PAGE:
I go down the 58,022 names, half-expecting to find my own in letters like smoke. --from "Facing It," Yusef Komunyakaa
Last month when the Best American Poetry 2015/Michael Derrick Hudson scandal broke (Hudson, who had been included in the anthology, admitted that he employed the pen name Yi-Fen Chou “as a strategy for ‘placing’ poems”), the Asian American Writers’ Workshop launched, in a parodic move, a White Pen Name generator. I just used the generator and got the name “Richard Anderson.”
But I was recently reminded that we don’t always need to deliberately generate a white-sounding name; sometimes it gets generated for us:
Seeing the above typo from the New Directions website made me mentally chuckle as I considered how having a white pen name could be a great strategy for “placing blurbs.” I also remembered that when I was in grade school, my last name would routinely be confused for “Delong,” which, from what I can gather, is a surname of French derivation.
The Best Am Po 2015 controversy makes me think of another public controversy–the one surrounding the creation of the Vietnam Veterans Memorial in Washington, D.C. The now iconic Memorial Wall was designed by Maya Lin, who won, through anonymous entry, the 1981 design competition as an undergraduate. According to Lin,
The memorial’s starkness, its being below grade, being black, and how much my age, gender, and race played a part in the controversy, we’ll never quite know. I think it is actually a miracle that the piece ever got built. From the very beginning I often wondered, if it had not been an anonymous entry 1026 but rather an entry by Maya Lin, would I have been selected?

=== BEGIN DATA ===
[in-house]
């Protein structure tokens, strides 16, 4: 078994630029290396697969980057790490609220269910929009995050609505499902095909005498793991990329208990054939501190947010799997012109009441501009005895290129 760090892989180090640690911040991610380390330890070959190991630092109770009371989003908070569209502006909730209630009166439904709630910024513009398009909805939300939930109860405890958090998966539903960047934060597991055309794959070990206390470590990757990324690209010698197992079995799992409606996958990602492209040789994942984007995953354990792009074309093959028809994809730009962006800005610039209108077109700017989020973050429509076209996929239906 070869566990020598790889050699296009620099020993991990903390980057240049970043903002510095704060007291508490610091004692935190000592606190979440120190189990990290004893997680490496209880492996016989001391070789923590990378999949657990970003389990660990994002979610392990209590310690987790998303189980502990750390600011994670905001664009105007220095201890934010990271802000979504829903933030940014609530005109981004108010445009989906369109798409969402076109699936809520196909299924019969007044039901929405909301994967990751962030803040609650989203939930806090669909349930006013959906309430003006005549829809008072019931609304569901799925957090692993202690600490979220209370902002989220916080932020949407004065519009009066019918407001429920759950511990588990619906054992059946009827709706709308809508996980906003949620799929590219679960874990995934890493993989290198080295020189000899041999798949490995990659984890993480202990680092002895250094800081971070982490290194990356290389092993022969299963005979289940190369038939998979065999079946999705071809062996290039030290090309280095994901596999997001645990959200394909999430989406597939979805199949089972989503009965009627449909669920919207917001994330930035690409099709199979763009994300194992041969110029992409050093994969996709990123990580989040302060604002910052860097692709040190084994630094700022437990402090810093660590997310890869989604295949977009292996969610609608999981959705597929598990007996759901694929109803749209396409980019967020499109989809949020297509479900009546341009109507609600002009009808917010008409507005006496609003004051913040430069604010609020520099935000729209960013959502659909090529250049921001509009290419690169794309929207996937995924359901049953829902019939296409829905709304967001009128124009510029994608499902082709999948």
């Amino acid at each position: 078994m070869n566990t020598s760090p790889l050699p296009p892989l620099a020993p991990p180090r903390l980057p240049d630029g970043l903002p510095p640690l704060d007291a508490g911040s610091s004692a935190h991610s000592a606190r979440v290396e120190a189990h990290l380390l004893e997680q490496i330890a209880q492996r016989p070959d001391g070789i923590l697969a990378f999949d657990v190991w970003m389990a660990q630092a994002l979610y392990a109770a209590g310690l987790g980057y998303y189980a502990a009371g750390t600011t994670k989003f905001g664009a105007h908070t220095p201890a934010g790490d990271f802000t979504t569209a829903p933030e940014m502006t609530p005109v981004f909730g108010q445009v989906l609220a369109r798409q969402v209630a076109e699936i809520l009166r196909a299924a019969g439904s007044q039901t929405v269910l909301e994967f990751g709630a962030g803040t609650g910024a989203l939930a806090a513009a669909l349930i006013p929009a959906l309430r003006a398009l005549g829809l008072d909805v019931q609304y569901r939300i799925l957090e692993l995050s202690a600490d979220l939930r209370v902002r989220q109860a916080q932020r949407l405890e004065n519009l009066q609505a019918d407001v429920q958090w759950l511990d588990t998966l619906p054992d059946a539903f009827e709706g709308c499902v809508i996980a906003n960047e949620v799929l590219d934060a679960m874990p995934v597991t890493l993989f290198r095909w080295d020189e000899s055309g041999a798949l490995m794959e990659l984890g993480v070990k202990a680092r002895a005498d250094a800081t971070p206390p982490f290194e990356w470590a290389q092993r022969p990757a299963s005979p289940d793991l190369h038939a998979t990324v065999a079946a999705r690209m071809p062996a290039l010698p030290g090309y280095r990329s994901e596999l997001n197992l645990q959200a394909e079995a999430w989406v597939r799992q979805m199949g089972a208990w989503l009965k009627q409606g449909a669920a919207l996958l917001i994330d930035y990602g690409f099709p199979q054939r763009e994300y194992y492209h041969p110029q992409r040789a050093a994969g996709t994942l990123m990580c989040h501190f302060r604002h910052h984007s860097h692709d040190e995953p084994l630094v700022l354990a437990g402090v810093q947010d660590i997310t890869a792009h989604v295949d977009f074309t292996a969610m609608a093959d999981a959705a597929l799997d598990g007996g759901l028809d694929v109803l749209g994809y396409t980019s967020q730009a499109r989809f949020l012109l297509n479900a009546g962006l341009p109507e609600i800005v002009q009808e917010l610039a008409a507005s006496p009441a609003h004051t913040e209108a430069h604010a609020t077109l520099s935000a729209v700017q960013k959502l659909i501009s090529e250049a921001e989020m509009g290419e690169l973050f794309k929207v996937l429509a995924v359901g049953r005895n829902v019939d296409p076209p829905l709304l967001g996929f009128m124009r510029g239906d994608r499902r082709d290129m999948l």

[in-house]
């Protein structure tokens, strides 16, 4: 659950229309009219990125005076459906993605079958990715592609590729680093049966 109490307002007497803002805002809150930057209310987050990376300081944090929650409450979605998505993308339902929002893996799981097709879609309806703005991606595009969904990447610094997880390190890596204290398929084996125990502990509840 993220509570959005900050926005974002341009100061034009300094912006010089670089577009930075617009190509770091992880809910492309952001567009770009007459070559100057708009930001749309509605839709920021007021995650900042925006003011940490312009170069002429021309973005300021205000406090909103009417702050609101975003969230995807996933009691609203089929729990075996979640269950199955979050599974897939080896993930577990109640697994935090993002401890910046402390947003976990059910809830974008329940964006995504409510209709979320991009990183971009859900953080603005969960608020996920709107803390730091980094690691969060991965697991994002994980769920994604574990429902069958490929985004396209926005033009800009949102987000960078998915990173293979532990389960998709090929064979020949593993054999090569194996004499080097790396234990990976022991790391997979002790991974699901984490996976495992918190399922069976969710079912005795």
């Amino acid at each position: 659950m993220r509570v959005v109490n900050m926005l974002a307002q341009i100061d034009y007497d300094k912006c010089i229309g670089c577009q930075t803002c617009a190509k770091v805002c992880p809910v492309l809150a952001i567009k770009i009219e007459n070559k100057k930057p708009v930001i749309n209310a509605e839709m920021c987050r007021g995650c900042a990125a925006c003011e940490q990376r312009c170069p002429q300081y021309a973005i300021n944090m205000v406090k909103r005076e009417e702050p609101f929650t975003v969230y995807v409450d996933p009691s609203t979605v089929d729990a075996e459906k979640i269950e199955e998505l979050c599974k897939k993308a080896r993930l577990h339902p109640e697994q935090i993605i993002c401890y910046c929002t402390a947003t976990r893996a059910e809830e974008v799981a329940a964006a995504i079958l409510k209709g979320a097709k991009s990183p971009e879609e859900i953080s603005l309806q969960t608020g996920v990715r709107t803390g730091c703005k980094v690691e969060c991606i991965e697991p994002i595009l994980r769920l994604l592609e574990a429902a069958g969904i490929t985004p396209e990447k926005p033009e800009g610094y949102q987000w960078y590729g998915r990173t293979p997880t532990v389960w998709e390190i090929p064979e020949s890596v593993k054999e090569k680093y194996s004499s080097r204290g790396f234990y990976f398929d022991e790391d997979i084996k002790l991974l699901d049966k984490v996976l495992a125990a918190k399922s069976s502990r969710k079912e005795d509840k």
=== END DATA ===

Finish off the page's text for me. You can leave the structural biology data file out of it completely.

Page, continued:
I remember at the very first press conference a reporter asking me if I did not find it ironic that the memorial was for the Vietnam War and that I was of Asian descent. I was righteous in my response that my race was completely irrelevant. It took me almost nine months to ask the VVMF, in charge of building the memorial, if my race was at all an issue. It had never occurred to me that it would be, and I think they had taken all the measures they could to shield me from such comments about a ‘gook’ designing the memorial.
Had Michael Derrick Hudson been an architect, would he have submitted to such a competition (that was non-anonymous) with the name “Yi-Fen Chou”?
Of course not.
Michael Leong is the author of the poetry books e.s.p., Cutting Time with a Knife, Who Unfolded My Origami Brain?, and Words on Edge. His creative work has been anthologized in THE &NOW AWARDS 2: The Best Innovative Writing, Best American Experimental Writing 2018, and Bettering American Poetry, Volume 3. His co-translation, with Ignacio Infante, of Vicente Huidobro’s long poem Sky-Quake: Tremor of Heaven is forthcoming from co•im•press in late 2019. His critical monograph Contested Records: The Turn to Documents in Contemporary North American Poetry is forthcoming from the University of Iowa Press in May 2020. He has received grants from the Council of Literary Magazines and Presses and the National Endowment for the Arts. He teaches in the School of Critical Studies at CalArts.